While ‘Boardwalk Empire’s’ pilot set several plot threads in motion — and delivered some good action sequences — this week’s episode pulled back and spent some time fleshing out its characters.
First, Nucky Thompson. I’m not sure if this has more to do with Nucky or the way Steve Buscemi plays him, but I get the feeling that he’s a guy who’s still trying to get the hang of being a gangster. When Jimmy walks into his office like nothing happened, Nucky tells him he’s got 48 hours to get him $3,000, the price of being a gangster in Nucky’s town. I asked myself, “What’s he gonna do?” I guess after seeing what happened to Margaret’s husband last week, I should just take Nucky at his word and pony up with the money.
Part of my problem may have to do with how jaded I am from having watched ‘The Sopranos’ and movies like Casino and Goodfellas. That is to say, Nucky isn’t Italian and his operation isn’t run like a Mafia family. Still, I see him as somewhat of a proto-gangster, or maybe someone who wouldn’t be so quick to shoot you in the kneecaps. But then again, Mr. Schroeder.
I liked Nucky’s montage, showing that he’s a man of the people, and how he manages to hang onto power. While all those mob movies portray characters who traffic in violence, Nucky seems much more likely to throw money at a problem.
Agent Van Alden became a much more interesting character this week. In the pilot he came off as some sort of Evangelical abusive father with that, “It’s a godly pursuit,” line. After his conversations with Nucky and Margaret, I thought we were seeing the beginnings of an actual personality poking its head out, all until we found out where Margaret’s ribbon disappeared to. As he wrapped it around his hand and took a good, deep sniff I half expected him to start whipping himself like that albino monk from The DaVinci Code. There is something interesting there, with his Jesuit straight man going up against Nucky’s material excess. Van Alden isn’t blind and understands that Nuck’s “as corrupt as the day is long.” They played nice enough during their talk, but it’ll be interesting to see them together once they become increasingly at odds.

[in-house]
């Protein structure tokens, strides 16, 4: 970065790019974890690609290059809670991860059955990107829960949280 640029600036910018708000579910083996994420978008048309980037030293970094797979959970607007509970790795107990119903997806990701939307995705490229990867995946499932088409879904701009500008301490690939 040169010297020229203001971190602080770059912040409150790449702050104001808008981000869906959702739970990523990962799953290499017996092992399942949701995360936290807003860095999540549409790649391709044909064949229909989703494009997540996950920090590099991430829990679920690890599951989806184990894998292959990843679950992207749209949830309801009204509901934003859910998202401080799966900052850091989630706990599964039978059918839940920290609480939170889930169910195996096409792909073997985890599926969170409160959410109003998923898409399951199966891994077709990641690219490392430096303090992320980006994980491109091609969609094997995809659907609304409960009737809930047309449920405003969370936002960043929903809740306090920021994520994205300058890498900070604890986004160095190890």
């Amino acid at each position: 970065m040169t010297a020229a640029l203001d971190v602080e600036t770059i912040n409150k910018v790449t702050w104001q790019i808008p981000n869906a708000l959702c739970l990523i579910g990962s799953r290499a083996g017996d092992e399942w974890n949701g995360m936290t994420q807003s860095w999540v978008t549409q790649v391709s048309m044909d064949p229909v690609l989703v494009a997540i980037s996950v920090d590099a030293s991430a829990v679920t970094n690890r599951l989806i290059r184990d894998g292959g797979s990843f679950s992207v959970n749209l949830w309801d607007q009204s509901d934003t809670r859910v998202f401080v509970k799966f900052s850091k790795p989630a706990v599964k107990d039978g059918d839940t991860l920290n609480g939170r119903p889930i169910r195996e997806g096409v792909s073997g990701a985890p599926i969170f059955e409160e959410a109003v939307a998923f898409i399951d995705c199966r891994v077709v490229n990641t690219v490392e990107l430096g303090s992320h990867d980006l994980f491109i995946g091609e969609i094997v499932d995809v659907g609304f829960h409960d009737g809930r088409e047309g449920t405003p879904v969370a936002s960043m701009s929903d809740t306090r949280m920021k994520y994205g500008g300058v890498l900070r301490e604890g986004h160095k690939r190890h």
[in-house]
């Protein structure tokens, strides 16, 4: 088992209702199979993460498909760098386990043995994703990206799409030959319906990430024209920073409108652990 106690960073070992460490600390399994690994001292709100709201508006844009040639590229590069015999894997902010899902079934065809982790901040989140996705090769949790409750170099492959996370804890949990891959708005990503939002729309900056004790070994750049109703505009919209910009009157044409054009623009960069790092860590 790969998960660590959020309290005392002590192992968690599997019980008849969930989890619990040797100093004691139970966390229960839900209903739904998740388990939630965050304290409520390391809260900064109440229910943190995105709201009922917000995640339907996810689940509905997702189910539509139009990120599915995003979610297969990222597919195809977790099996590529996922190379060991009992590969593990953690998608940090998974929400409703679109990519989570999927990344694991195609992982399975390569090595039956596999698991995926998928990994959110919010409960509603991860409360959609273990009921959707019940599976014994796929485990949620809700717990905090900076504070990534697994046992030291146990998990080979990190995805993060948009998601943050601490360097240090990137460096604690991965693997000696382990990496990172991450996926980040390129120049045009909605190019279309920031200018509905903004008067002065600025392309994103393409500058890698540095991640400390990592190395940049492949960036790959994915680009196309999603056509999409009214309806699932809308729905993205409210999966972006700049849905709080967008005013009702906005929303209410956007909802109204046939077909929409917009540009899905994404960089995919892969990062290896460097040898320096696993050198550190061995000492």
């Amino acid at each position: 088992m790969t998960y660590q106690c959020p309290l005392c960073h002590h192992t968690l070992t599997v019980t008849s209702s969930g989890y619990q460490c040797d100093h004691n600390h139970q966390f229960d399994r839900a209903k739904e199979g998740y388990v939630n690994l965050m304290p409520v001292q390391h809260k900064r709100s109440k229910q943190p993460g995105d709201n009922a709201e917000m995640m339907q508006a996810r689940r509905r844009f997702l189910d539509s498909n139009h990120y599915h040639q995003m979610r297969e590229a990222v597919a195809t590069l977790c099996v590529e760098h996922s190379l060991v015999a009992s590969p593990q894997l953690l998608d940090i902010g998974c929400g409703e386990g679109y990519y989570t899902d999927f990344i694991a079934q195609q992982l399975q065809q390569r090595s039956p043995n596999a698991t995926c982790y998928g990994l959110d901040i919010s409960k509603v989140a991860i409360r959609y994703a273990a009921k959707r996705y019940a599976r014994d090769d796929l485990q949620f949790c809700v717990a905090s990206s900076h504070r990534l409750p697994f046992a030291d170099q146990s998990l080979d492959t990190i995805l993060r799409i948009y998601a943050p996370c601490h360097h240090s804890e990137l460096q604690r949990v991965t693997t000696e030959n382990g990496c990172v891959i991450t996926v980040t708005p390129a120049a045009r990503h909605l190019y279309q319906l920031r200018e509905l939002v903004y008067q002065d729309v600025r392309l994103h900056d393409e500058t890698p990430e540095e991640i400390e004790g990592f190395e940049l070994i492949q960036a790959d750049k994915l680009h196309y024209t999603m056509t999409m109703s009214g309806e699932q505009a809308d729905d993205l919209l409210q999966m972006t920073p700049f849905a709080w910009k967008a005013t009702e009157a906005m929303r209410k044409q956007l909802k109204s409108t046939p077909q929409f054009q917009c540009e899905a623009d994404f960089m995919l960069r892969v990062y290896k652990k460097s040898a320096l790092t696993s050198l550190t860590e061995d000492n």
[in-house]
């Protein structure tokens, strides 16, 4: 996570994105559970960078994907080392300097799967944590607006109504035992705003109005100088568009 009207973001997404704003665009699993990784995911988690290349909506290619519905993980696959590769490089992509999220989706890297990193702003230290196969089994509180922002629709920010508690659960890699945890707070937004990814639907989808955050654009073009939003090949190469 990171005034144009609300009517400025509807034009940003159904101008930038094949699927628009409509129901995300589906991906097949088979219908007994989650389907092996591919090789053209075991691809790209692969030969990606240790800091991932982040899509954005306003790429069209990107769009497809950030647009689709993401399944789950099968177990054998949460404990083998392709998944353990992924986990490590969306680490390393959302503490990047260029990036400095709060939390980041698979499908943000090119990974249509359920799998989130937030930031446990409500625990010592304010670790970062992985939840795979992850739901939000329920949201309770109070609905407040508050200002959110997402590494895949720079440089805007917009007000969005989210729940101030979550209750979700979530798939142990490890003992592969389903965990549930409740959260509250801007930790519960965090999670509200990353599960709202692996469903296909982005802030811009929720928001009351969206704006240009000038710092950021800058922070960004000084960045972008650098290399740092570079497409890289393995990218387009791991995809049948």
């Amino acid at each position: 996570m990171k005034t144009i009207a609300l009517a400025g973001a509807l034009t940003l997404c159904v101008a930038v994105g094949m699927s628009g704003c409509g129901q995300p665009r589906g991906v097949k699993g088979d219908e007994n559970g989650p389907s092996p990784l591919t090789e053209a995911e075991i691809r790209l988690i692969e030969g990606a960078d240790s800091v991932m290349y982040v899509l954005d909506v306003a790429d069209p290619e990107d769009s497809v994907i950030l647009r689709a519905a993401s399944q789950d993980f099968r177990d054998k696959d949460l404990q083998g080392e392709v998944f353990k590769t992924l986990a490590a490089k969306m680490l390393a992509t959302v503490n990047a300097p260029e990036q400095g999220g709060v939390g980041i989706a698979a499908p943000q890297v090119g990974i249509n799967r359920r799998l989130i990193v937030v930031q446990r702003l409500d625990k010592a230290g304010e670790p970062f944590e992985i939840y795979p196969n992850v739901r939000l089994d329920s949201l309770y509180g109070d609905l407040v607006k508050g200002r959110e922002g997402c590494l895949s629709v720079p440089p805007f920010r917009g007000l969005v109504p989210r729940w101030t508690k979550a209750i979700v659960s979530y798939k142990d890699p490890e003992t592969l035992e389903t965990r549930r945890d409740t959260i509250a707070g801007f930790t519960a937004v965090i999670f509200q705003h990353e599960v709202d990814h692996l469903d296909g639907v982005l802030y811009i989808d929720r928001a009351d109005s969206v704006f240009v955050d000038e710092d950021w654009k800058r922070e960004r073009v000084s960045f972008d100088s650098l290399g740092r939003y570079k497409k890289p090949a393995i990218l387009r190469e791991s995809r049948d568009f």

At the end of the pilot, Jimmy’s seemed to be riding high on the hog. Knocking off booze. Teaching Nucky lessons about being a gangster. And he spent his money like there’d be about that much coming in every week. He was moving up in the world until Nucky knocked him back down and told him he about the extra three grand. How sobering for him. He had to take what little money he left, along with stealing back some jewelry he had bought his mom — after his new pal Al Capone hung up on him. He got Nucky his money, and was taken back into his good graces, but you can tell things are going to be different from now on. Nucky took some pleasure in humiliating him, and blew the $3,000 on a roulette bet just to rub the salt in nice and deep.
I’m really interested to see how Nucky’s relationship with Margaret develops, and wonder if she’ll eventually turn into the show’s Peggy Olsen. While it’s obvious that Jimmy will eventually be gunning for Nucky’s seat, I could see Margaret turning into more of a partner. She turns down the envelope filled with money given to her by Eli, instead telling Nucky that she prefers to earn her keep. When she asks what she can do, Nucky tells her to vote Republican. We already established that Nucky’s a champion for the little fella (sometimes literally)[/Homer Stokes], and I could see him using Margaret as his advocate, his woman on the street.
One thing the show does that I really enjoy is switching between AC, Chicago and New York. Checking in on Capone and Rothstein elevates the story to a much grander scale than we might get if we stayed only in AC. I wonder how long it’ll keep up. And speaking of Rothstein, he had some great lines this week, telling Big Jim’s shooter about killing a man by making him choke on a billiard ball. But better than all of that was Nucky telling him to see what happens if he ever shows his face in Atlantic City again. Hardcore stuff. We need to get t-shirts made.